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Elizabeth Ezra

advertisements, erotic or ‘stag’ films, historical epics, melodramas, science fiction, and, with the help of his brother Gaston, Westerns and action-adventures. The extent of this variety belies the exclusive association of Méliès with fantasy, and the sharp-edged wit that characterizes most of his films certainly undermines any impression of naive innocence devoid of worldly concerns. Many of Méliès’s films overtly or implicitly

in Georges Méliès
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Brigitte Rollet

slightly away from post-May ‘68 agendas to more consensual 1980s’ topics and filmic genres. Twenty years after making a documentary which is still hailed as the feminist documentary par excellence, she came back with her latest film so far – La Belle Verte, released in France in September 1996 – to 1970s’ preoccupations such as ecology and the defence of the environment via a science fiction tale, with a typically 1990s’ flavour. Although she shares similarities with other French female filmmakers who started their career in the

in Coline Serreau
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Sentient ink, curatorship and writing the new weird in China Miéville’s Kraken: An anatomy
Katharine Cox

INTRODUCTION China Miéville is an innovative writer and critic of fantasy fiction, who emerged as part of the British sf/f renaissance at the end of the 1990s. His consideration of the new weird as a politically engaged form of fantasy is a direct challenge to theories of science fiction, building on Darko Suvin’s hierarchy of sf ( 1979 , 1983 ) that prioritises the value and potential of science fiction over fantasy (see Chu 2010 ; Vint 2015 ). 1 Miéville’s apotheosis of the new weird is achieved in his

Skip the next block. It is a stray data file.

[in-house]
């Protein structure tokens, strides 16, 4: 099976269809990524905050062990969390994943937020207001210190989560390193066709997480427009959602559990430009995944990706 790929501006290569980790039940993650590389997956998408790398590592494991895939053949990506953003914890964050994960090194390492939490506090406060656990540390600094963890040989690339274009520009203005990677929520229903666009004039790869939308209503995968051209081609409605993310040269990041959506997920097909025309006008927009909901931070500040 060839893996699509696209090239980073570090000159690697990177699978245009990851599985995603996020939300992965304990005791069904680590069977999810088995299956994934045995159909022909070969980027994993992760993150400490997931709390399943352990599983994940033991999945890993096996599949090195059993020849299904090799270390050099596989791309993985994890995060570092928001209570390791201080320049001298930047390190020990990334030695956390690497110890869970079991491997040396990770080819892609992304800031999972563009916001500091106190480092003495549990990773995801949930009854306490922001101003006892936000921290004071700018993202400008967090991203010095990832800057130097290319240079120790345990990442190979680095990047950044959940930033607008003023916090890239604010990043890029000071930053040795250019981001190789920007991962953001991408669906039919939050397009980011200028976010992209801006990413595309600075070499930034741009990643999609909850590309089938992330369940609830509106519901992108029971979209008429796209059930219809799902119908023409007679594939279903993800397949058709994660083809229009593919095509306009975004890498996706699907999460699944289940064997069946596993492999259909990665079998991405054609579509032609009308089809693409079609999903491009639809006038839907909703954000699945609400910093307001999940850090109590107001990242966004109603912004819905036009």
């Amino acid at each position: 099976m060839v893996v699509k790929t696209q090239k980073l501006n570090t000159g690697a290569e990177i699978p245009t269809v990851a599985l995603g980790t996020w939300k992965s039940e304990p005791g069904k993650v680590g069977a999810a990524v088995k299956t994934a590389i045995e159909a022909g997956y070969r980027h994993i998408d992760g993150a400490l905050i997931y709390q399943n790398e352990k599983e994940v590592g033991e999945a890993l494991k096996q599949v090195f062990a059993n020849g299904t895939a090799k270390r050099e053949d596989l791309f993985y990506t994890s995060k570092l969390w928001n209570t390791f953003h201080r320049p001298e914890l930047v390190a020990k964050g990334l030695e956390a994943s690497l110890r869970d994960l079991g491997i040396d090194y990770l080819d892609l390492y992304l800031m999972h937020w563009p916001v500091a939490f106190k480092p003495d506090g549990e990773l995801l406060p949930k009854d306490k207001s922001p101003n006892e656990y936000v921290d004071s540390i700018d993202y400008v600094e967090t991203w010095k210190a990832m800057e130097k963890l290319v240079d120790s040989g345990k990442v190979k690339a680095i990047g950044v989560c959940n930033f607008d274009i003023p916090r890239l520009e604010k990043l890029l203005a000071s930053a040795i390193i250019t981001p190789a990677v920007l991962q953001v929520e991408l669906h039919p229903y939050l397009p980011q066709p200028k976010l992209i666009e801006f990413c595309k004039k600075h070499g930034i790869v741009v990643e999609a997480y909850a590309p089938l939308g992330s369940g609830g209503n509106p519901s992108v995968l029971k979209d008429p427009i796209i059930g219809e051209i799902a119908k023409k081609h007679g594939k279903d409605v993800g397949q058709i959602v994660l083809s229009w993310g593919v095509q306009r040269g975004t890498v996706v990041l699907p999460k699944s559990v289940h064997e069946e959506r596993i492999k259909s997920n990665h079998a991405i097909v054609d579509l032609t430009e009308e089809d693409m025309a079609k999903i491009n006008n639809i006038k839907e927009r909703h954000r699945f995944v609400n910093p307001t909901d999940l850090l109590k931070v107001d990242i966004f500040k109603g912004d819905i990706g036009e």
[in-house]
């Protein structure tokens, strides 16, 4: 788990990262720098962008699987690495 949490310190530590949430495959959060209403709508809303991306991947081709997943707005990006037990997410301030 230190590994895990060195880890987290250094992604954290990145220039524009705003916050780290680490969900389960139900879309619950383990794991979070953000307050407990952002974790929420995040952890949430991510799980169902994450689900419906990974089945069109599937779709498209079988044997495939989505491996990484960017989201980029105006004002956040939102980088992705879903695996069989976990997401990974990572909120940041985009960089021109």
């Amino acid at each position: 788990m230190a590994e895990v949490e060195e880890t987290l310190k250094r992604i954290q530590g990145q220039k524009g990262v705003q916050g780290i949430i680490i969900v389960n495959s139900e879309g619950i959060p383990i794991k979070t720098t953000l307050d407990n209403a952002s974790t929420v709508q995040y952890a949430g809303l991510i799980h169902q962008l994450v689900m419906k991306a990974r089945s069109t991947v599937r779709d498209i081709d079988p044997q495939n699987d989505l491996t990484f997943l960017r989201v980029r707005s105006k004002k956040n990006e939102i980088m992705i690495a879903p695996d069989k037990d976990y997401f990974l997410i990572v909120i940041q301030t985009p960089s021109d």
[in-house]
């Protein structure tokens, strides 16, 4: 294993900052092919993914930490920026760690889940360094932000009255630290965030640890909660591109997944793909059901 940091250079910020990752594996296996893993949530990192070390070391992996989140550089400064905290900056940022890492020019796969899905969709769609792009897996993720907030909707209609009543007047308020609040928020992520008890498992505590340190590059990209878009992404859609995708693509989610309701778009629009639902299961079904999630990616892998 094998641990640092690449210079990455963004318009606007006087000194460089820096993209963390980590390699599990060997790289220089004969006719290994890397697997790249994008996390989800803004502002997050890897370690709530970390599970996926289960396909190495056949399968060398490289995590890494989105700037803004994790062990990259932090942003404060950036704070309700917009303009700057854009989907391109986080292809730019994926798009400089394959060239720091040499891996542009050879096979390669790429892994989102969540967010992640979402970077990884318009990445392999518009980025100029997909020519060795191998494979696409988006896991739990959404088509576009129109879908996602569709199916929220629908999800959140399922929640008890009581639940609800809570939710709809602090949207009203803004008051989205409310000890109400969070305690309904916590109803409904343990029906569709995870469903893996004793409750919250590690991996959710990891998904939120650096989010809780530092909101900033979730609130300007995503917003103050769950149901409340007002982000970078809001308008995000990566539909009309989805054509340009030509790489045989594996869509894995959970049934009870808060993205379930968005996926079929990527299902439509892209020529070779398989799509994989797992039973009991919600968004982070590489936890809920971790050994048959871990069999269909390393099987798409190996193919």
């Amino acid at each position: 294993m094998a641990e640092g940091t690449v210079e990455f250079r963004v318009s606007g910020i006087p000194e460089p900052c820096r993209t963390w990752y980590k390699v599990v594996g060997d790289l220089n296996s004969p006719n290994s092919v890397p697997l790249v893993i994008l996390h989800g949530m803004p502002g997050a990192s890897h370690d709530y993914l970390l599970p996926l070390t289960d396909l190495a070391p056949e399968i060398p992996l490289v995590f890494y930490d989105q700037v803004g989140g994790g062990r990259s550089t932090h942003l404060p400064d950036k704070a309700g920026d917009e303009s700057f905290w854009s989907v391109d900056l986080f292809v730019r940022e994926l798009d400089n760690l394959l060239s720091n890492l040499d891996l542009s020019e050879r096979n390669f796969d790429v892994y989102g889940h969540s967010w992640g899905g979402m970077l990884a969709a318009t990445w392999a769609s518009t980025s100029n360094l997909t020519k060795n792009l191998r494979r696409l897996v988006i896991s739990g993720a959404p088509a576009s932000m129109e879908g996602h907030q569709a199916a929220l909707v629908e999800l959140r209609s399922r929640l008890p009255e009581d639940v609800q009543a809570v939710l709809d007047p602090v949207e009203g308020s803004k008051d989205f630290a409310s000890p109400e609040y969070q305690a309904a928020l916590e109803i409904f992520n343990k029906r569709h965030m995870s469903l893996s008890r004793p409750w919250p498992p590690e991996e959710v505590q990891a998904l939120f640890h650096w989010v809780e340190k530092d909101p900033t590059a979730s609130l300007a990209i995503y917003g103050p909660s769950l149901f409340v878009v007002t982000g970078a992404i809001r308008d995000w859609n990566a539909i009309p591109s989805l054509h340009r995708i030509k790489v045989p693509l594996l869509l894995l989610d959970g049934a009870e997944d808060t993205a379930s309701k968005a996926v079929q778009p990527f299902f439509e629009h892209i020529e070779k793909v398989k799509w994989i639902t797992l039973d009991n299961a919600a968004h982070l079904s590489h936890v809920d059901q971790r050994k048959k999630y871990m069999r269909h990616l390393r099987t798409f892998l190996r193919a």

in Tattoos in crime and detective narratives
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Queer theory, literature and the politics of sameness
Author: Ben Nichols

In its contributions to the study of material social differences, queer theoretical writing has mostly assumed that any ideas which embody 'difference' are valuable. More than this, where it is invoked in contemporary theory, queerness is often imagined as synonymous with difference itself. This book uncovers an alternative history in queer cultural representation. Through engagement with works from a range of queer literary genres from across the long twentieth century – fin-de-siècle aestheticism, feminist speculative fiction, lesbian middle-brow writing, and the tradition of the stud file – the book elucidates a number of formal and thematic attachments to ideas that have been denigrated in queer theory for their embodiment of sameness: uselessness, normativity, reproduction and reductionism. Exploring attachments to these ideas in queer culture is also the occasion for a broader theoretical intervention: Same Old suggests, counterintuitively, that the aversion they inspire may be of a piece with how homosexuality has been denigrated in the modern West as a misguided orientation towards sameness. Combining queer cultural and literary history, sensitive close readings and detailed genealogies of theoretical concepts, Same Old encourages a fundamental rethinking of some of the defining positions in queer thought.